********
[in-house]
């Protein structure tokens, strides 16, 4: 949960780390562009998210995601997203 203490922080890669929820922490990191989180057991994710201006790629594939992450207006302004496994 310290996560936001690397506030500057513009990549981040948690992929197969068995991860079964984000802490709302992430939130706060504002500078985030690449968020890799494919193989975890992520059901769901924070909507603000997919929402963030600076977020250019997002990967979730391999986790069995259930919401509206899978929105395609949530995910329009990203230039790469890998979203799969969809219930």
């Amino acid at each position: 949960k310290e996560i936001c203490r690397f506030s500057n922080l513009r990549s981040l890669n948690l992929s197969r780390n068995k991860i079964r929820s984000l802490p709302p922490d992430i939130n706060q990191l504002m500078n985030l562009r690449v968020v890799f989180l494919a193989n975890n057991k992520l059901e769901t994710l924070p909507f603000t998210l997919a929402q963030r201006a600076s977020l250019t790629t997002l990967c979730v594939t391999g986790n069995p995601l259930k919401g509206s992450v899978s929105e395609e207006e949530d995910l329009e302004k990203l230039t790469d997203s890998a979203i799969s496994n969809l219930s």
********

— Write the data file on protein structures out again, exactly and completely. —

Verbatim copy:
[in-house]
């Protein structure tokens, strides 16, 4: 949960780390562009998210995601997203 203490922080890669929820922490990191989180057991994710201006790629594939992450207006302004496994 310290996560936001690397506030500057513009990549981040948690992929197969068995991860079964984000802490709302992430939130706060504002500078985030690449968020890799494919193989975890992520059901769901924070909507603000997919929402963030600076977020250019997002990967979730391999986790069995259930919401509206899978929105395609949530995910329009990203230039790469890998979203799969969809219930």
């Amino acid at each position: 949960k310290e996560i936001c203490r690397f506030s500057n922080l513009r990549s981040l890669n948690l992929s197969r780390n068995k991860i079964r929820s984000l802490p709302p922490d992430i939130n706060q990191l504002m500078n985030l562009r690449v968020v890799f989180l494919a193989n975890n057991k992520l059901e769901t994710l924070p909507f603000t998210l997919a929402q963030r201006a600076s977020l250019t790629t997002l990967c979730v594939t391999g986790n069995p995601l259930k919401g509206s992450v899978s929105e395609e207006e949530d995910l329009e302004k990203l230039t790469d997203s890998a979203i799969s496994n969809l219930s």